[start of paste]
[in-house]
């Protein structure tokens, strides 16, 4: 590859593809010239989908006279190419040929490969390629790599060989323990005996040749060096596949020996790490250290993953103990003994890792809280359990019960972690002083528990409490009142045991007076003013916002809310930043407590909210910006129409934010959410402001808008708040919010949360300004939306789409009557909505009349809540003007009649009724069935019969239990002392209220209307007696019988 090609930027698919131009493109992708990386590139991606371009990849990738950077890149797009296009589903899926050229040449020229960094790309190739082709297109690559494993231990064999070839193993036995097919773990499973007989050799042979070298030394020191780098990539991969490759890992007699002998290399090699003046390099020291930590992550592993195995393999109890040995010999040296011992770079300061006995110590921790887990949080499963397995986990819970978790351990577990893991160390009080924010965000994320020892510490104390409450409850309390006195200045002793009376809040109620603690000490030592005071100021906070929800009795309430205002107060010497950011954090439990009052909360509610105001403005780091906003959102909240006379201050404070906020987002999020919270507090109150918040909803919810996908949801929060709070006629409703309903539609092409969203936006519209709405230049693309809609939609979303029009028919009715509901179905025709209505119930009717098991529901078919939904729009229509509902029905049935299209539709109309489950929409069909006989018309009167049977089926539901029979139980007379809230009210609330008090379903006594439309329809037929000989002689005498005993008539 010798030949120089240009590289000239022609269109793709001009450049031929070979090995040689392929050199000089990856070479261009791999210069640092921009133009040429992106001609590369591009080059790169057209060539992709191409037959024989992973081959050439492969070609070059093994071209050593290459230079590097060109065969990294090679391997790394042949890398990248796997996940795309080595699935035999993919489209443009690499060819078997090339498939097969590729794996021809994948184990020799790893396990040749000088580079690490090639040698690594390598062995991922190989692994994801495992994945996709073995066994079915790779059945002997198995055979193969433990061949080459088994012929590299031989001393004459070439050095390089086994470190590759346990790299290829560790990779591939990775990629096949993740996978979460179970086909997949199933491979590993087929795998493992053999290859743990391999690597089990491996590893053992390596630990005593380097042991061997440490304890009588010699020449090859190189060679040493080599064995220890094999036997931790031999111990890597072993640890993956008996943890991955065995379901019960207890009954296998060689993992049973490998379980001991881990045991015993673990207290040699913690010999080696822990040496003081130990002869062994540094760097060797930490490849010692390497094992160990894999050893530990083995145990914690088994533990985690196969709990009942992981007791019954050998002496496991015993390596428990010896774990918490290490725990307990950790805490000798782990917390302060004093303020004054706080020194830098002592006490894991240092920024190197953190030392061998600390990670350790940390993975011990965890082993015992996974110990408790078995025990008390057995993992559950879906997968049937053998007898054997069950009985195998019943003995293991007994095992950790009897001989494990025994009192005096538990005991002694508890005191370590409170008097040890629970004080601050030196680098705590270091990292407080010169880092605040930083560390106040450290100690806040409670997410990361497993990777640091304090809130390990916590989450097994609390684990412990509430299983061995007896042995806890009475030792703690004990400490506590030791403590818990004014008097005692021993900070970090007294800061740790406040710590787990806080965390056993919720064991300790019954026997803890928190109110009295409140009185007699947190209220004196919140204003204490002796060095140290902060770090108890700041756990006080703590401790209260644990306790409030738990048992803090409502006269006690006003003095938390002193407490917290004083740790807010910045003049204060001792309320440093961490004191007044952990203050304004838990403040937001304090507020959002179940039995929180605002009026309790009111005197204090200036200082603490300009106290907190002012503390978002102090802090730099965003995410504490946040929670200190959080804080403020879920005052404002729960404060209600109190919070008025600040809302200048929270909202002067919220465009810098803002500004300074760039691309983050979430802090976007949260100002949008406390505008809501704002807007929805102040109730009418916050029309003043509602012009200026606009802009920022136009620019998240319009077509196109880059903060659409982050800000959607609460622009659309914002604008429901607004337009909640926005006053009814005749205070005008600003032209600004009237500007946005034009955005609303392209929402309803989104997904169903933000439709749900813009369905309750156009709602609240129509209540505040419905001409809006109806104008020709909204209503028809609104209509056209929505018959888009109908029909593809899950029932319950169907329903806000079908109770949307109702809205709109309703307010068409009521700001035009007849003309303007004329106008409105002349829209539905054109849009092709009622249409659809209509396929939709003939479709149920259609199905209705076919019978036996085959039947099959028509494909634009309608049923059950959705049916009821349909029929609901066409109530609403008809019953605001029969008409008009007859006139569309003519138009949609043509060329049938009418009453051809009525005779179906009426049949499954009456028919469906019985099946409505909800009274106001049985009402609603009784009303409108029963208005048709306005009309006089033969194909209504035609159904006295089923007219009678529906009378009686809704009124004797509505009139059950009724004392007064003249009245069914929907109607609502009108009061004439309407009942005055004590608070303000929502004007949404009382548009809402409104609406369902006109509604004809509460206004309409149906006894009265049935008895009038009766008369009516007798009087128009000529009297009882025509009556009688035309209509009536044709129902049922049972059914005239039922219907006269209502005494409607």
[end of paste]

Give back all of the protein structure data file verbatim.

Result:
[in-house]
């Protein structure tokens, strides 16, 4: 590859593809010239989908006279190419040929490969390629790599060989323990005996040749060096596949020996790490250290993953103990003994890792809280359990019960972690002083528990409490009142045991007076003013916002809310930043407590909210910006129409934010959410402001808008708040919010949360300004939306789409009557909505009349809540003007009649009724069935019969239990002392209220209307007696019988 090609930027698919131009493109992708990386590139991606371009990849990738950077890149797009296009589903899926050229040449020229960094790309190739082709297109690559494993231990064999070839193993036995097919773990499973007989050799042979070298030394020191780098990539991969490759890992007699002998290399090699003046390099020291930590992550592993195995393999109890040995010999040296011992770079300061006995110590921790887990949080499963397995986990819970978790351990577990893991160390009080924010965000994320020892510490104390409450409850309390006195200045002793009376809040109620603690000490030592005071100021906070929800009795309430205002107060010497950011954090439990009052909360509610105001403005780091906003959102909240006379201050404070906020987002999020919270507090109150918040909803919810996908949801929060709070006629409703309903539609092409969203936006519209709405230049693309809609939609979303029009028919009715509901179905025709209505119930009717098991529901078919939904729009229509509902029905049935299209539709109309489950929409069909006989018309009167049977089926539901029979139980007379809230009210609330008090379903006594439309329809037929000989002689005498005993008539 010798030949120089240009590289000239022609269109793709001009450049031929070979090995040689392929050199000089990856070479261009791999210069640092921009133009040429992106001609590369591009080059790169057209060539992709191409037959024989992973081959050439492969070609070059093994071209050593290459230079590097060109065969990294090679391997790394042949890398990248796997996940795309080595699935035999993919489209443009690499060819078997090339498939097969590729794996021809994948184990020799790893396990040749000088580079690490090639040698690594390598062995991922190989692994994801495992994945996709073995066994079915790779059945002997198995055979193969433990061949080459088994012929590299031989001393004459070439050095390089086994470190590759346990790299290829560790990779591939990775990629096949993740996978979460179970086909997949199933491979590993087929795998493992053999290859743990391999690597089990491996590893053992390596630990005593380097042991061997440490304890009588010699020449090859190189060679040493080599064995220890094999036997931790031999111990890597072993640890993956008996943890991955065995379901019960207890009954296998060689993992049973490998379980001991881990045991015993673990207290040699913690010999080696822990040496003081130990002869062994540094760097060797930490490849010692390497094992160990894999050893530990083995145990914690088994533990985690196969709990009942992981007791019954050998002496496991015993390596428990010896774990918490290490725990307990950790805490000798782990917390302060004093303020004054706080020194830098002592006490894991240092920024190197953190030392061998600390990670350790940390993975011990965890082993015992996974110990408790078995025990008390057995993992559950879906997968049937053998007898054997069950009985195998019943003995293991007994095992950790009897001989494990025994009192005096538990005991002694508890005191370590409170008097040890629970004080601050030196680098705590270091990292407080010169880092605040930083560390106040450290100690806040409670997410990361497993990777640091304090809130390990916590989450097994609390684990412990509430299983061995007896042995806890009475030792703690004990400490506590030791403590818990004014008097005692021993900070970090007294800061740790406040710590787990806080965390056993919720064991300790019954026997803890928190109110009295409140009185007699947190209220004196919140204003204490002796060095140290902060770090108890700041756990006080703590401790209260644990306790409030738990048992803090409502006269006690006003003095938390002193407490917290004083740790807010910045003049204060001792309320440093961490004191007044952990203050304004838990403040937001304090507020959002179940039995929180605002009026309790009111005197204090200036200082603490300009106290907190002012503390978002102090802090730099965003995410504490946040929670200190959080804080403020879920005052404002729960404060209600109190919070008025600040809302200048929270909202002067919220465009810098803002500004300074760039691309983050979430802090976007949260100002949008406390505008809501704002807007929805102040109730009418916050029309003043509602012009200026606009802009920022136009620019998240319009077509196109880059903060659409982050800000959607609460622009659309914002604008429901607004337009909640926005006053009814005749205070005008600003032209600004009237500007946005034009955005609303392209929402309803989104997904169903933000439709749900813009369905309750156009709602609240129509209540505040419905001409809006109806104008020709909204209503028809609104209509056209929505018959888009109908029909593809899950029932319950169907329903806000079908109770949307109702809205709109309703307010068409009521700001035009007849003309303007004329106008409105002349829209539905054109849009092709009622249409659809209509396929939709003939479709149920259609199905209705076919019978036996085959039947099959028509494909634009309608049923059950959705049916009821349909029929609901066409109530609403008809019953605001029969008409008009007859006139569309003519138009949609043509060329049938009418009453051809009525005779179906009426049949499954009456028919469906019985099946409505909800009274106001049985009402609603009784009303409108029963208005048709306005009309006089033969194909209504035609159904006295089923007219009678529906009378009686809704009124004797509505009139059950009724004392007064003249009245069914929907109607609502009108009061004439309407009942005055004590608070303000929502004007949404009382548009809402409104609406369902006109509604004809509460206004309409149906006894009265049935008895009038009766008369009516007798009087128009000529009297009882025509009556009688035309209509009536044709129902049922049972059914005239039922219907006269209502005494409607």